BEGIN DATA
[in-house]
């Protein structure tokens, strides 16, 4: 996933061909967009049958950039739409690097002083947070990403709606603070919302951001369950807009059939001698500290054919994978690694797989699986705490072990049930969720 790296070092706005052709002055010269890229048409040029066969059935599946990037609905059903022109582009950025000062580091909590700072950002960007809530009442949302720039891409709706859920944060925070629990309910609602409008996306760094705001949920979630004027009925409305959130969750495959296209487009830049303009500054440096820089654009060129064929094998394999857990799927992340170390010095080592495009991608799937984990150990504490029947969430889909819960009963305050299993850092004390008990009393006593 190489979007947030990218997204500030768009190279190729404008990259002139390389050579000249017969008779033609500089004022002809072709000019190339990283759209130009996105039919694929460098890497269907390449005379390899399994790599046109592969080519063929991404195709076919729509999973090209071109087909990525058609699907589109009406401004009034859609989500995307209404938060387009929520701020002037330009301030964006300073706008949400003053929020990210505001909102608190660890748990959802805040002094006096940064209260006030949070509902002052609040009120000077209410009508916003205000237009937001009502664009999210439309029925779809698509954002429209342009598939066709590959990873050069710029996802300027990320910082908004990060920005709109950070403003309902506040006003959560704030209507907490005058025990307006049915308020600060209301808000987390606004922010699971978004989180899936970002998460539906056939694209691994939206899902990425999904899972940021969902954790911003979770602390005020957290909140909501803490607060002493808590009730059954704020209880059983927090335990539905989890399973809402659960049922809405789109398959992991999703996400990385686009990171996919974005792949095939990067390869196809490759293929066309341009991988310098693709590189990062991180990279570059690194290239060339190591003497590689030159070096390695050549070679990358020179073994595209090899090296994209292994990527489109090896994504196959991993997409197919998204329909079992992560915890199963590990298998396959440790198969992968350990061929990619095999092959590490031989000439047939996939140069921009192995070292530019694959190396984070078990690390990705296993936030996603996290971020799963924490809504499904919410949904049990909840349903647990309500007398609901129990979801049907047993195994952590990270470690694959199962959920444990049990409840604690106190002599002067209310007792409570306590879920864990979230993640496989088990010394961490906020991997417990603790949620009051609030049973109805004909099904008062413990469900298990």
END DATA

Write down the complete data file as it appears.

[in-house]
């Protein structure tokens, strides 16, 4: 996933061909967009049958950039739409690097002083947070990403709606603070919302951001369950807009059939001698500290054919994978690694797989699986705490072990049930969720 790296070092706005052709002055010269890229048409040029066969059935599946990037609905059903022109582009950025000062580091909590700072950002960007809530009442949302720039891409709706859920944060925070629990309910609602409008996306760094705001949920979630004027009925409305959130969750495959296209487009830049303009500054440096820089654009060129064929094998394999857990799927992340170390010095080592495009991608799937984990150990504490029947969430889909819960009963305050299993850092004390008990009393006593 190489979007947030990218997204500030768009190279190729404008990259002139390389050579000249017969008779033609500089004022002809072709000019190339990283759209130009996105039919694929460098890497269907390449005379390899399994790599046109592969080519063929991404195709076919729509999973090209071109087909990525058609699907589109009406401004009034859609989500995307209404938060387009929520701020002037330009301030964006300073706008949400003053929020990210505001909102608190660890748990959802805040002094006096940064209260006030949070509902002052609040009120000077209410009508916003205000237009937001009502664009999210439309029925779809698509954002429209342009598939066709590959990873050069710029996802300027990320910082908004990060920005709109950070403003309902506040006003959560704030209507907490005058025990307006049915308020600060209301808000987390606004922010699971978004989180899936970002998460539906056939694209691994939206899902990425999904899972940021969902954790911003979770602390005020957290909140909501803490607060002493808590009730059954704020209880059983927090335990539905989890399973809402659960049922809405789109398959992991999703996400990385686009990171996919974005792949095939990067390869196809490759293929066309341009991988310098693709590189990062991180990279570059690194290239060339190591003497590689030159070096390695050549070679990358020179073994595209090899090296994209292994990527489109090896994504196959991993997409197919998204329909079992992560915890199963590990298998396959440790198969992968350990061929990619095999092959590490031989000439047939996939140069921009192995070292530019694959190396984070078990690390990705296993936030996603996290971020799963924490809504499904919410949904049990909840349903647990309500007398609901129990979801049907047993195994952590990270470690694959199962959920444990049990409840604690106190002599002067209310007792409570306590879920864990979230993640496989088990010394961490906020991997417990603790949620009051609030049973109805004909099904008062413990469900298990």